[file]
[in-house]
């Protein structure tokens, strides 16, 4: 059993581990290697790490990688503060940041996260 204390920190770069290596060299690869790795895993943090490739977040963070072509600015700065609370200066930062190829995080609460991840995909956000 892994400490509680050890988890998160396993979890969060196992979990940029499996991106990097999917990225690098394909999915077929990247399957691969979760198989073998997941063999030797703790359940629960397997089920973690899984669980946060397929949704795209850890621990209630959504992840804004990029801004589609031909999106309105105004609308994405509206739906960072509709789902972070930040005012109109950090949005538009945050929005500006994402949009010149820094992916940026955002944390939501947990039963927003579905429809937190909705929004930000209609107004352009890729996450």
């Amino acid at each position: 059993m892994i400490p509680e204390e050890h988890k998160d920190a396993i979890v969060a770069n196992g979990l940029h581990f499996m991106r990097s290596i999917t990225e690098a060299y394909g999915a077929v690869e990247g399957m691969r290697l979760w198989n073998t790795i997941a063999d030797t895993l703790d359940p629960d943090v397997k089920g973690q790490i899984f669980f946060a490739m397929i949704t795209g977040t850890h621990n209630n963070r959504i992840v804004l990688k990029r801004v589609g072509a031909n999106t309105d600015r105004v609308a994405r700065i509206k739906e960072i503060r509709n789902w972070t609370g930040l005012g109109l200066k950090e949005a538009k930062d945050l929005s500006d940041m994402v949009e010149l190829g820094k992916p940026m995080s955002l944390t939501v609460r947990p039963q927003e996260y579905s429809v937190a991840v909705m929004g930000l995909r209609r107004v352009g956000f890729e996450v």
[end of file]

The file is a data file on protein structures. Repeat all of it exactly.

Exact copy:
[in-house]
């Protein structure tokens, strides 16, 4: 059993581990290697790490990688503060940041996260 204390920190770069290596060299690869790795895993943090490739977040963070072509600015700065609370200066930062190829995080609460991840995909956000 892994400490509680050890988890998160396993979890969060196992979990940029499996991106990097999917990225690098394909999915077929990247399957691969979760198989073998997941063999030797703790359940629960397997089920973690899984669980946060397929949704795209850890621990209630959504992840804004990029801004589609031909999106309105105004609308994405509206739906960072509709789902972070930040005012109109950090949005538009945050929005500006994402949009010149820094992916940026955002944390939501947990039963927003579905429809937190909705929004930000209609107004352009890729996450």
């Amino acid at each position: 059993m892994i400490p509680e204390e050890h988890k998160d920190a396993i979890v969060a770069n196992g979990l940029h581990f499996m991106r990097s290596i999917t990225e690098a060299y394909g999915a077929v690869e990247g399957m691969r290697l979760w198989n073998t790795i997941a063999d030797t895993l703790d359940p629960d943090v397997k089920g973690q790490i899984f669980f946060a490739m397929i949704t795209g977040t850890h621990n209630n963070r959504i992840v804004l990688k990029r801004v589609g072509a031909n999106t309105d600015r105004v609308a994405r700065i509206k739906e960072i503060r509709n789902w972070t609370g930040l005012g109109l200066k950090e949005a538009k930062d945050l929005s500006d940041m994402v949009e010149l190829g820094k992916p940026m995080s955002l944390t939501v609460r947990p039963q927003e996260y579905s429809v937190a991840v909705m929004g930000l995909r209609r107004v352009g956000f890729e996450v």